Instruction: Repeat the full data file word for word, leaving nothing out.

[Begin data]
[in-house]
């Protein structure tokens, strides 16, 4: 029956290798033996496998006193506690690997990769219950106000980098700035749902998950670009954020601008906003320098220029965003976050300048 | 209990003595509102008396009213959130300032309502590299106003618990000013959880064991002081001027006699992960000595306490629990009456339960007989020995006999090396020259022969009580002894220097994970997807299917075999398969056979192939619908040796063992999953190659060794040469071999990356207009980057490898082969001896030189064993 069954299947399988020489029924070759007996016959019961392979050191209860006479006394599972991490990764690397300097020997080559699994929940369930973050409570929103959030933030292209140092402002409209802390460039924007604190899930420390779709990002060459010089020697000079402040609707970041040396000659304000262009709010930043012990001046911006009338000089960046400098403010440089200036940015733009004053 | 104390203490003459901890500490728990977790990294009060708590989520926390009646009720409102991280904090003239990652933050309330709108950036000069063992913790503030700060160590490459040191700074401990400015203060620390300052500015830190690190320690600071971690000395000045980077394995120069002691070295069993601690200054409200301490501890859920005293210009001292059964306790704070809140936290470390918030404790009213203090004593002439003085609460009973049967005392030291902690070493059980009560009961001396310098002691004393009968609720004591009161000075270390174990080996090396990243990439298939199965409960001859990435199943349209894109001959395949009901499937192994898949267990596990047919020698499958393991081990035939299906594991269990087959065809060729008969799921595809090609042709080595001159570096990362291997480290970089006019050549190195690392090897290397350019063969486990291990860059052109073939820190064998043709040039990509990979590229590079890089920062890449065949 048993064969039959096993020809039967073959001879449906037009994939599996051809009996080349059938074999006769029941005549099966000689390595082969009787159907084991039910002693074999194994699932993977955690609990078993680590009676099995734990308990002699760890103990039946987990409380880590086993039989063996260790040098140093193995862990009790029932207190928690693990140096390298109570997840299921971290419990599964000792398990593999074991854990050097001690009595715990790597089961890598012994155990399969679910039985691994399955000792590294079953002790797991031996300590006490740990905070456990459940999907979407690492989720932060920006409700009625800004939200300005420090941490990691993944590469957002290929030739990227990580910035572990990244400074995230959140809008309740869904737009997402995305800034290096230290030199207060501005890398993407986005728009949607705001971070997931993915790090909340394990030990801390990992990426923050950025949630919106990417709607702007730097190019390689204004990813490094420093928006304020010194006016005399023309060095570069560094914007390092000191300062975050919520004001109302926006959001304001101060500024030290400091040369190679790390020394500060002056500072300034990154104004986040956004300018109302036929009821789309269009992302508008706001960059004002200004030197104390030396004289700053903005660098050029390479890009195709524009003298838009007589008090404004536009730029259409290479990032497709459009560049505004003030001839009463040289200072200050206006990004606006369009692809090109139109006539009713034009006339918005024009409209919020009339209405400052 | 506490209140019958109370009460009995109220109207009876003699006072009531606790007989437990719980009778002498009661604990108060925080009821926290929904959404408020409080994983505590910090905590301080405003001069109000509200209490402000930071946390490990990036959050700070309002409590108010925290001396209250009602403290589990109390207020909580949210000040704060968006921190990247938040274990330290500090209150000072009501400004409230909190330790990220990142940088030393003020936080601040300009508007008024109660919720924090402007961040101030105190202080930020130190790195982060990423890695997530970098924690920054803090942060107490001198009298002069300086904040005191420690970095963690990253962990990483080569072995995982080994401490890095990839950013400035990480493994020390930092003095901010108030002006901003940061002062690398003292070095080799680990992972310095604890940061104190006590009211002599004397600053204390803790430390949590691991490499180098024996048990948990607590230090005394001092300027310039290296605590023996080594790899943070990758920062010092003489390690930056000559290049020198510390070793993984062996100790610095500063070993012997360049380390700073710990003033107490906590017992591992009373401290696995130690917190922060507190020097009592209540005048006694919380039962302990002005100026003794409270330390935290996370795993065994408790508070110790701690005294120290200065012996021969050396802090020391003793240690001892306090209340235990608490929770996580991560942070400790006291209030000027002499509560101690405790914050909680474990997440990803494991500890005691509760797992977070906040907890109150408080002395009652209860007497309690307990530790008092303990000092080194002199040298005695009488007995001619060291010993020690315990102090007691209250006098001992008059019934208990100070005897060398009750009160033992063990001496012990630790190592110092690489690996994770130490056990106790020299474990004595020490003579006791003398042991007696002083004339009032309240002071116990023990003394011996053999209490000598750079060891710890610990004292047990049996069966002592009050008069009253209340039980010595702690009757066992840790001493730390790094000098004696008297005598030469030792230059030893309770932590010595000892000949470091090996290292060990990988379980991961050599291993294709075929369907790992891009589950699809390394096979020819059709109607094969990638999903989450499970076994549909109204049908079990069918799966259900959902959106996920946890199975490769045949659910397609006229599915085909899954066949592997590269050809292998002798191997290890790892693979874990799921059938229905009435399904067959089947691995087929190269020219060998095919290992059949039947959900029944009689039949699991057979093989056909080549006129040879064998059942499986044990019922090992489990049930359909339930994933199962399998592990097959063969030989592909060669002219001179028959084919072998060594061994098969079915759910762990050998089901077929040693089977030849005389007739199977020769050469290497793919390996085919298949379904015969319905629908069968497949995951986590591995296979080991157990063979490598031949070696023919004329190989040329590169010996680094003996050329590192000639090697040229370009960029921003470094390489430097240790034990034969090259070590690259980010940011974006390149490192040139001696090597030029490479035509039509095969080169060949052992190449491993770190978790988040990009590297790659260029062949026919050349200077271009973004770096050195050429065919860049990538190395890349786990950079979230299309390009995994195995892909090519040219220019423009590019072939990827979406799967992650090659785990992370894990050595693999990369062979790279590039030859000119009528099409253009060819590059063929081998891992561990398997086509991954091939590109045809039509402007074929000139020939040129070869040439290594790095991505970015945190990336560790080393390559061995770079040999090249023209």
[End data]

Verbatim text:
[in-house]
């Protein structure tokens, strides 16, 4: 029956290798033996496998006193506690690997990769219950106000980098700035749902998950670009954020601008906003320098220029965003976050300048 | 209990003595509102008396009213959130300032309502590299106003618990000013959880064991002081001027006699992960000595306490629990009456339960007989020995006999090396020259022969009580002894220097994970997807299917075999398969056979192939619908040796063992999953190659060794040469071999990356207009980057490898082969001896030189064993 069954299947399988020489029924070759007996016959019961392979050191209860006479006394599972991490990764690397300097020997080559699994929940369930973050409570929103959030933030292209140092402002409209802390460039924007604190899930420390779709990002060459010089020697000079402040609707970041040396000659304000262009709010930043012990001046911006009338000089960046400098403010440089200036940015733009004053 | 104390203490003459901890500490728990977790990294009060708590989520926390009646009720409102991280904090003239990652933050309330709108950036000069063992913790503030700060160590490459040191700074401990400015203060620390300052500015830190690190320690600071971690000395000045980077394995120069002691070295069993601690200054409200301490501890859920005293210009001292059964306790704070809140936290470390918030404790009213203090004593002439003085609460009973049967005392030291902690070493059980009560009961001396310098002691004393009968609720004591009161000075270390174990080996090396990243990439298939199965409960001859990435199943349209894109001959395949009901499937192994898949267990596990047919020698499958393991081990035939299906594991269990087959065809060729008969799921595809090609042709080595001159570096990362291997480290970089006019050549190195690392090897290397350019063969486990291990860059052109073939820190064998043709040039990509990979590229590079890089920062890449065949 048993064969039959096993020809039967073959001879449906037009994939599996051809009996080349059938074999006769029941005549099966000689390595082969009787159907084991039910002693074999194994699932993977955690609990078993680590009676099995734990308990002699760890103990039946987990409380880590086993039989063996260790040098140093193995862990009790029932207190928690693990140096390298109570997840299921971290419990599964000792398990593999074991854990050097001690009595715990790597089961890598012994155990399969679910039985691994399955000792590294079953002790797991031996300590006490740990905070456990459940999907979407690492989720932060920006409700009625800004939200300005420090941490990691993944590469957002290929030739990227990580910035572990990244400074995230959140809008309740869904737009997402995305800034290096230290030199207060501005890398993407986005728009949607705001971070997931993915790090909340394990030990801390990992990426923050950025949630919106990417709607702007730097190019390689204004990813490094420093928006304020010194006016005399023309060095570069560094914007390092000191300062975050919520004001109302926006959001304001101060500024030290400091040369190679790390020394500060002056500072300034990154104004986040956004300018109302036929009821789309269009992302508008706001960059004002200004030197104390030396004289700053903005660098050029390479890009195709524009003298838009007589008090404004536009730029259409290479990032497709459009560049505004003030001839009463040289200072200050206006990004606006369009692809090109139109006539009713034009006339918005024009409209919020009339209405400052 | 506490209140019958109370009460009995109220109207009876003699006072009531606790007989437990719980009778002498009661604990108060925080009821926290929904959404408020409080994983505590910090905590301080405003001069109000509200209490402000930071946390490990990036959050700070309002409590108010925290001396209250009602403290589990109390207020909580949210000040704060968006921190990247938040274990330290500090209150000072009501400004409230909190330790990220990142940088030393003020936080601040300009508007008024109660919720924090402007961040101030105190202080930020130190790195982060990423890695997530970098924690920054803090942060107490001198009298002069300086904040005191420690970095963690990253962990990483080569072995995982080994401490890095990839950013400035990480493994020390930092003095901010108030002006901003940061002062690398003292070095080799680990992972310095604890940061104190006590009211002599004397600053204390803790430390949590691991490499180098024996048990948990607590230090005394001092300027310039290296605590023996080594790899943070990758920062010092003489390690930056000559290049020198510390070793993984062996100790610095500063070993012997360049380390700073710990003033107490906590017992591992009373401290696995130690917190922060507190020097009592209540005048006694919380039962302990002005100026003794409270330390935290996370795993065994408790508070110790701690005294120290200065012996021969050396802090020391003793240690001892306090209340235990608490929770996580991560942070400790006291209030000027002499509560101690405790914050909680474990997440990803494991500890005691509760797992977070906040907890109150408080002395009652209860007497309690307990530790008092303990000092080194002199040298005695009488007995001619060291010993020690315990102090007691209250006098001992008059019934208990100070005897060398009750009160033992063990001496012990630790190592110092690489690996994770130490056990106790020299474990004595020490003579006791003398042991007696002083004339009032309240002071116990023990003394011996053999209490000598750079060891710890610990004292047990049996069966002592009050008069009253209340039980010595702690009757066992840790001493730390790094000098004696008297005598030469030792230059030893309770932590010595000892000949470091090996290292060990990988379980991961050599291993294709075929369907790992891009589950699809390394096979020819059709109607094969990638999903989450499970076994549909109204049908079990069918799966259900959902959106996920946890199975490769045949659910397609006229599915085909899954066949592997590269050809292998002798191997290890790892693979874990799921059938229905009435399904067959089947691995087929190269020219060998095919290992059949039947959900029944009689039949699991057979093989056909080549006129040879064998059942499986044990019922090992489990049930359909339930994933199962399998592990097959063969030989592909060669002219001179028959084919072998060594061994098969079915759910762990050998089901077929040693089977030849005389007739199977020769050469290497793919390996085919298949379904015969319905629908069968497949995951986590591995296979080991157990063979490598031949070696023919004329190989040329590169010996680094003996050329590192000639090697040229370009960029921003470094390489430097240790034990034969090259070590690259980010940011974006390149490192040139001696090597030029490479035509039509095969080169060949052992190449491993770190978790988040990009590297790659260029062949026919050349200077271009973004770096050195050429065919860049990538190395890349786990950079979230299309390009995994195995892909090519040219220019423009590019072939990827979406799967992650090659785990992370894990050595693999990369062979790279590039030859000119009528099409253009060819590059063929081998891992561990398997086509991954091939590109045809039509402007074929000139020939040129070869040439290594790095991505970015945190990336560790080393390559061995770079040999090249023209």